As we head into autumn, we could choose to engage in a professionally produced biking experience almost every single weekend. Today, the community is integrating biking into their daily lives at an unprecedented level – and yet, at DIG and Progressive Trail Design we remember when the Ozarks were just beginning to hit their big break. Though it’s taken the work and dedication of countless humans and organizations, we’d like to take a minute to remember one of the most important catalysts for the growth of our biking scene: The 2016 IMBA World Summit in Bentonville, Arkansas. An international conference designed to bring trail builders, riders, advocacy groups and land managers together to drive the future of mountain biking, it featured speakers and workshops, group rides and expos, and biking leaders from around the world. It was a realization that the trails industry is growing faster than we even knew. Today, cultivated regions like the Pacific Northwest, Southwest and Colorado aren’t the only communities dedicated to biking. It’s the growth within smaller, lesser known communities across our nation that have surprised us and excited us most.
Mountain bikers are some of the most outspoken, advocating and active groups of people anywhere. They build the trails they ride. They work to keep them in good riding conditions. Most importantly, they band together to speak out for the sport as a positive addition to the natural landscape. In a time of unprecedented threat to public lands, mountain bikers play an instrumental role in developing positive relationships with land managers, conservationists and other members of advocacy groups. Especially for communities where trail systems and partnerships are newer, the 2016 IMBA World Summit wasn’t just for meeting other avid trail riders – it served to motivate and educate those in the trails industry with the latest information on strategies, climate, advocacy and funding tools to make trails happen.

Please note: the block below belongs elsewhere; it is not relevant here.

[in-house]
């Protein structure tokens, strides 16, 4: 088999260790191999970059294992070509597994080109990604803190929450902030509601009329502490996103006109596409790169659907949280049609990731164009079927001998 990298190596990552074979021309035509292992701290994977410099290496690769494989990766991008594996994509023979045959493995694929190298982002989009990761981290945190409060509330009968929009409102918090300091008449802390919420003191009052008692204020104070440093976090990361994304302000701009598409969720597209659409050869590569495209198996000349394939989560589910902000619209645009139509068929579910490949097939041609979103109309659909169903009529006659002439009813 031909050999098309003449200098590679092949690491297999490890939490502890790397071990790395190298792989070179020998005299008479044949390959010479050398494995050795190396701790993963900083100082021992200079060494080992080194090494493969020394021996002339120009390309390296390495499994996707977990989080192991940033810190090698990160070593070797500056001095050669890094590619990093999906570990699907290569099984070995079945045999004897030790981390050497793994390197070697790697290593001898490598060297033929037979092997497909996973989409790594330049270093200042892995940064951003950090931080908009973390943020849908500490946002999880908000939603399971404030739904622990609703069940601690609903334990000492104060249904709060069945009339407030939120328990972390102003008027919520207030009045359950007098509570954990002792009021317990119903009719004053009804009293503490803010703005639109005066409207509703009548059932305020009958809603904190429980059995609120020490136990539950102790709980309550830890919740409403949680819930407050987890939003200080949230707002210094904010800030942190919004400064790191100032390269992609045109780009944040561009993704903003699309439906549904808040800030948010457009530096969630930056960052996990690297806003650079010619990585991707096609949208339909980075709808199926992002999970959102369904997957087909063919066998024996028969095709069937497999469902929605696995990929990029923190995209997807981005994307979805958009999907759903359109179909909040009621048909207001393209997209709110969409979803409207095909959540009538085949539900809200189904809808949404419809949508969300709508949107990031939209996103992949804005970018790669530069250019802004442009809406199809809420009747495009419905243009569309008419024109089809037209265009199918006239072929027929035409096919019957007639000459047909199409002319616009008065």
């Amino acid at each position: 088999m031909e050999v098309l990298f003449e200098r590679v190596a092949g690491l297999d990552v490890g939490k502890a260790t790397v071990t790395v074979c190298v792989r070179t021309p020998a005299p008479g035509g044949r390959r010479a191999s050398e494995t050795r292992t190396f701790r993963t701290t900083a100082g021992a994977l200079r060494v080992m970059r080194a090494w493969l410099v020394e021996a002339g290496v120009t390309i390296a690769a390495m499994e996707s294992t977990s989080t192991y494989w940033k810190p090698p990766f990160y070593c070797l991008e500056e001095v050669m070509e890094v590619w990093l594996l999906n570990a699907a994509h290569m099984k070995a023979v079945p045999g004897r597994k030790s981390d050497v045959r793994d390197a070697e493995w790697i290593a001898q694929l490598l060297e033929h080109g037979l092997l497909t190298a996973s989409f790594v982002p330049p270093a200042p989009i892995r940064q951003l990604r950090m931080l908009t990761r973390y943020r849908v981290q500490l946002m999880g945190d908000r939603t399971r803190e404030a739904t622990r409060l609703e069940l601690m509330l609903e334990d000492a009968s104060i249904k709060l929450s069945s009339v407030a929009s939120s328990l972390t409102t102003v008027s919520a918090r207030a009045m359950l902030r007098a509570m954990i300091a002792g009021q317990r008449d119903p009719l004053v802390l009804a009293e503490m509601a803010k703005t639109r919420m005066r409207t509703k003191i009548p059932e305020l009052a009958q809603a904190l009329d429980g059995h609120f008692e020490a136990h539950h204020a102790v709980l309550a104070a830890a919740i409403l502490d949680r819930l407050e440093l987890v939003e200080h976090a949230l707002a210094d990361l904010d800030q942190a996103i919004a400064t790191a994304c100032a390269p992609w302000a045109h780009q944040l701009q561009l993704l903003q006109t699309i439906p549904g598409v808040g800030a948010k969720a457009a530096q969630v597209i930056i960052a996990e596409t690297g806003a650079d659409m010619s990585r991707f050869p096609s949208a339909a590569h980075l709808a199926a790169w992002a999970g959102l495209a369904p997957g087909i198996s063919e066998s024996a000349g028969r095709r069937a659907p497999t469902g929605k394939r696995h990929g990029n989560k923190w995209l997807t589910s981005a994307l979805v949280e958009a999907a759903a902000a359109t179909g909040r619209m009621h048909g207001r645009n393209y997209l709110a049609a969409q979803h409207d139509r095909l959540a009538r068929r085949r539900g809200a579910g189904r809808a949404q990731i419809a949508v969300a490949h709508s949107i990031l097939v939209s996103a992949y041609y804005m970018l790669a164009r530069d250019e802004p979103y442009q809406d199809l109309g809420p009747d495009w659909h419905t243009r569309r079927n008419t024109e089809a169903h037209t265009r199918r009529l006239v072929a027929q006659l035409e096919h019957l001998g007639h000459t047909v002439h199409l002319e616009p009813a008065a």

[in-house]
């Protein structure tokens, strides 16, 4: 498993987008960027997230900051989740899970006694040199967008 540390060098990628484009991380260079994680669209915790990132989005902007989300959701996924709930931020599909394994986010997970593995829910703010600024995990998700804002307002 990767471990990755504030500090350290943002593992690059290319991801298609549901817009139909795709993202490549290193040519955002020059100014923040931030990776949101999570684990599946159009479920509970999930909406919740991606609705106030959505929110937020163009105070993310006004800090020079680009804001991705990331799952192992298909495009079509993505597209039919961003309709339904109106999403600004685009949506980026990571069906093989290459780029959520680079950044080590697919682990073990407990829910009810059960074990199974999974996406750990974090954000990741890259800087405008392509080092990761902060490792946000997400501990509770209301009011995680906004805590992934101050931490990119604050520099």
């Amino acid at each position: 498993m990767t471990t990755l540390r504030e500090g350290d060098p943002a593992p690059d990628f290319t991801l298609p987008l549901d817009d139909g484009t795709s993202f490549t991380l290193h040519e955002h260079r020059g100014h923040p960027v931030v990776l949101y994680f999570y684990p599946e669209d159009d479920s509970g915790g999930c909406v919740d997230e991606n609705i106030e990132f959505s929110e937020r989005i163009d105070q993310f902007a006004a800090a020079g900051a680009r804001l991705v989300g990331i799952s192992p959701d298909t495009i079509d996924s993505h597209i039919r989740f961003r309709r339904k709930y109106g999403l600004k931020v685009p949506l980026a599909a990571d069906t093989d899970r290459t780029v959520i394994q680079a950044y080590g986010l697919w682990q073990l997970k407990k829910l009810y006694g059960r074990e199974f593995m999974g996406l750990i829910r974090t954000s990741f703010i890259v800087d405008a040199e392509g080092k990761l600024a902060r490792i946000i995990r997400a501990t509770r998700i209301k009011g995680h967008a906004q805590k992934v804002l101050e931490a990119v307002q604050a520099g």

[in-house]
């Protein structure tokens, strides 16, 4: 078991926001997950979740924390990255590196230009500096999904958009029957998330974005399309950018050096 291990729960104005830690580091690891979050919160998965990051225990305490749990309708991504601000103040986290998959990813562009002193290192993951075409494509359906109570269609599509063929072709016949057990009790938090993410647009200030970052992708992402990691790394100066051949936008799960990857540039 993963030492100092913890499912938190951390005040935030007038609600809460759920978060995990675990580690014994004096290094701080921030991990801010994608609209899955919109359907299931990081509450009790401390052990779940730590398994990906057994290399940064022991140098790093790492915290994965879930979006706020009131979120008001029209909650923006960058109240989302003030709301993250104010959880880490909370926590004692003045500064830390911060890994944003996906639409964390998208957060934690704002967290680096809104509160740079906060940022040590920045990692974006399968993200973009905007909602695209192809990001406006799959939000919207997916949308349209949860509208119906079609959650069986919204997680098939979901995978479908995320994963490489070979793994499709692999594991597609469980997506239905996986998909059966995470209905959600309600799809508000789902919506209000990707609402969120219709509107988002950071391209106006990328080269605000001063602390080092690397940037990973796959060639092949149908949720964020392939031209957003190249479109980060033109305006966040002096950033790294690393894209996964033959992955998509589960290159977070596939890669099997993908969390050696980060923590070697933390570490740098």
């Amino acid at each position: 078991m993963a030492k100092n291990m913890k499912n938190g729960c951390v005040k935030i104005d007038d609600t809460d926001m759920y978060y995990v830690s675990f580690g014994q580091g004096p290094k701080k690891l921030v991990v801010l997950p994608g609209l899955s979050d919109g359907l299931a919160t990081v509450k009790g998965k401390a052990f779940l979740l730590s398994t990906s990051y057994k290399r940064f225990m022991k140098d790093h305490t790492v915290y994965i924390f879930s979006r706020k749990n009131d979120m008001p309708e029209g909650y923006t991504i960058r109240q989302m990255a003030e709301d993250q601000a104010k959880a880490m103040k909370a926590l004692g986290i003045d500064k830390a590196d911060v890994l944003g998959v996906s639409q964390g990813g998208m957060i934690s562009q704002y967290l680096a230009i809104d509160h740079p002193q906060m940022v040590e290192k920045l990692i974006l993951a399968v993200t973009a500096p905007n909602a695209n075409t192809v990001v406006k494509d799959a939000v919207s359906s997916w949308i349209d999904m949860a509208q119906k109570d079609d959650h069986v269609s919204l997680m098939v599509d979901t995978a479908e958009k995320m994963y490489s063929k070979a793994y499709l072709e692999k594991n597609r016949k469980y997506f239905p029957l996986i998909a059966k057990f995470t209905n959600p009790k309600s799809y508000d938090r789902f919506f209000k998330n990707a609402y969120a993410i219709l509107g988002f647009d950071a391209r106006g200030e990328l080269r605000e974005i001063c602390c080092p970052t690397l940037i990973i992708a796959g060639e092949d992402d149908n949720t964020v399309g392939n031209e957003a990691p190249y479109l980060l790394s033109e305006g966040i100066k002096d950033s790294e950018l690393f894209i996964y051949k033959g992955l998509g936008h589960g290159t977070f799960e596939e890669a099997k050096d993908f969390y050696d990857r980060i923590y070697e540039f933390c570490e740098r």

From women’s specific clinics and youth program initiatives, to workshops on personal branding and the setup of successful non-profits, the IMBA World Summit provided something for everyone. Progressive Trail Design president Nathan Woodruff shared some of our reflections on bike park development, while mountain bike legends Danny MacAskill and Hans Rey put their pedals to the dirt on the then-new Coler Mountain Bike Preserve trail system. Top researchers demonstrated how advocacy groups can use and conduct research to aid in securing critical funding from municipalities and federal sources to turn trails dreams into trail realities, while sustainability experts presented the latest in non-motorized transportation networks for pedestrians and cyclists in communities across the nation. Active riders and advocacy groups got a dose of education on how to organize and manage operations for successful trail building. The summit even tackled the most difficult – yet crucial – piece of building a mountain bike destination: funding.
So what exactly made the World Summit so special for our hometown region of the Ozark Mountains? Most importantly, it proved that drive and the right set of tools can transform renegade trails into intricate, comprehensive systems and mountain bike destinations. Vice President Clayton Woodruff recalls what it was like to attend, saying:
“There were people from almost every state. All of them were blown away by what was going on here. On a national level, I believe it put us on the map...
...I didn’t speak with a single person that was not impressed by the level of trails and the growth of biking here. The trails are a big aspect of it, but what they were most excited to see was that a small community such as this could grow. If you have the drive, you can make it happen. You can create a bike town and a bike community, and the trickle down from that sparks growth in what surrounds it. You see the tourist industry, restaurants – everything – begin to thrive.”
The Ozark Mountains may now be on the map, but our work is nowhere near over. We have to keep building, and so do others. When communities across the nation build relevant, accessible trail systems, we move closer toward a biking and trail-friendly nation – and that, we believe, will bring benefits that are nothing short of spectacular.
Words by Kelsey Ferguson.
Photos by Novo Studio.